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Ironweed problems and solutions

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Ironweed can become a significant agricultural pest in areas with limited soil disturbance.

July is the time for questions about ironweed, which is a common native perennial plant from the aster (daisy) family readily found in the Ohio and Mississippi valleys. It grows from three feet up to ten feet tall, depending on the specific species (of which there are seventeen in North America). It generally bears clusters of purple to magenta flowers at the peak of the plant’s stalk that are highly attractive to many pollinators.

I am anticipating that you’re already thinking something like – “What! It’s native!? But it is so awful. I have got to do something about it in my pastures.”

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This ‘native’ is not poisonous, and does have pollinator value.

It is true that ironweed can become a significant agricultural pest in areas with limited soil disturbance. It is especially displeasing to pasture managers that see it as an eyesore in the pasture mix, towering above the grasses and legumes that most livestock prefer to graze. Ironweed typically gets a start in overgrazed pastures or other disturbed land where open soil allows for seed deposition, germination, and reemergence in the following years.

When ironweed seedlings emerge it can be difficult to tell the difference between it and other common asters such as marestail, Joe-Pye weed, goldenrod, and fleabane. The good news is that all of these asters are pretty responsive to the same controls. The best of which is probably implementing a rotational grazing system with a mixture of livestock species.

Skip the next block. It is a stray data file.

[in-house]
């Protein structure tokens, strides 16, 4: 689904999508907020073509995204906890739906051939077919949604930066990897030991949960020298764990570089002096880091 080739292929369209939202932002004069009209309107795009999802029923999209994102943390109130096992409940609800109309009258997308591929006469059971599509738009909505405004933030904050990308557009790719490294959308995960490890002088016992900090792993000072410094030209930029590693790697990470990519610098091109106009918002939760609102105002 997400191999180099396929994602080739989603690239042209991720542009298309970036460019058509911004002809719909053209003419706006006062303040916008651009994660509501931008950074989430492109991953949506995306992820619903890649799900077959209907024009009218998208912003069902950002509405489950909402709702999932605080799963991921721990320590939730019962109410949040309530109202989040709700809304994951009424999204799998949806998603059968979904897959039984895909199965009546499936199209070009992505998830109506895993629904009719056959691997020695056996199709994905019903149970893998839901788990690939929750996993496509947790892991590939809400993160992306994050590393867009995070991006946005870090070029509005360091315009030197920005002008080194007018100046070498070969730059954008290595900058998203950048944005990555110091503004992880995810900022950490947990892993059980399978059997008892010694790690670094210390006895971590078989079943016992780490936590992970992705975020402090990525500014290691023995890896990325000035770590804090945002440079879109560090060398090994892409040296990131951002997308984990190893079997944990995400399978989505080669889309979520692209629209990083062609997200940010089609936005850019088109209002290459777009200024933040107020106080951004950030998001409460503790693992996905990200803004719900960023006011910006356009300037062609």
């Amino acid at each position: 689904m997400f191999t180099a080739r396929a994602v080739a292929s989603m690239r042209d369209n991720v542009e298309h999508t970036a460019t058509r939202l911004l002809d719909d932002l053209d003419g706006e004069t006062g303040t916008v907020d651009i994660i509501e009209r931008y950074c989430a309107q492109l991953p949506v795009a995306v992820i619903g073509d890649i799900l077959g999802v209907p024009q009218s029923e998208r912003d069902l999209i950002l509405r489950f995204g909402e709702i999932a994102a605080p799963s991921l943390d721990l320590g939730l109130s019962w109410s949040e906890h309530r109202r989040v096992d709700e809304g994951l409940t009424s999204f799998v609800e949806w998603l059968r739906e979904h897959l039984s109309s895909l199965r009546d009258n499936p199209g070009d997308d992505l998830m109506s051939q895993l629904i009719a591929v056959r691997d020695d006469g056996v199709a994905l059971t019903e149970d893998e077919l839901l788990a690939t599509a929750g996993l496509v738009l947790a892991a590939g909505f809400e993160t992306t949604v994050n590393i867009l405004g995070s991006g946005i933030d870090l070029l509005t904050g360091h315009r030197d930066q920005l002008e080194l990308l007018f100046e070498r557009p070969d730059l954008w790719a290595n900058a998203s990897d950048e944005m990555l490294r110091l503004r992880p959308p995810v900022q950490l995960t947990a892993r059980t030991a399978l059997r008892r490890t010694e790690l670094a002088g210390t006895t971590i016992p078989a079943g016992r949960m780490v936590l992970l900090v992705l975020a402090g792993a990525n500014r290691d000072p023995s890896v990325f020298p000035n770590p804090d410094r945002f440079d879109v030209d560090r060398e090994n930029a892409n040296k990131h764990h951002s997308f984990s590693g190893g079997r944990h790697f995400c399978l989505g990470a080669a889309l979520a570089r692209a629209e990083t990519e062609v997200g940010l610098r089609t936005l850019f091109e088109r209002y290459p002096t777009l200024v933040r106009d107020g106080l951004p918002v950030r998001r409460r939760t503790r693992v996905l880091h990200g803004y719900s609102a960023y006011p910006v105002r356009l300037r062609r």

Strategic mowing a couple times a year to prevent seed production can be helpful. Tillage can break up the current root system but may also stir up additional weed seed in the soil bank. Herbicides containing clopyralid, 2,4-D, triclopyr, and/or glyphosate are generally effective either as broadcast sprays, targeted sprays, or through contact with a weed wiper.

Weed wipers are very helpful on flat ground where the implement can be easily pulled through the field at a height above the desirable forage so that only the plants above the forage canopy come in contact with the herbicide-soaked sponge. It is typical for weed wipers to limit herbicide use to one predetermined product because of how difficult it is to remove herbicide residue from the device. Weed wipers can be purchased, rented, or built for a reasonable price.

Targeted grazing can also be employed. Although these plants may not be the first preference for grazing selections, small ruminants including sheep, goats, and deer will often eat seedlings or strip the leaves off the tall stalks.

While ironweed is an easy to spot plant the competes with desired crops for resources, it is less concerning than many of the other weeds we have previously described. It is native and does have pollinator value, so if you have plenty of forage for animals to eat and don’t mind how it looks, you could choose to do nothing about it guilt-free. But odds are if you have ironweed growing vibrantly, you probably have additional weeds sharing the space that do warrant control.

When you notice that ironweed is coming on strong, go out, take a walk, and scout for other more problematic weeds like horsenettle and cocklebur that may be hiding below the canopy. Next week we will discuss the frustration those prickly weeds can cause.

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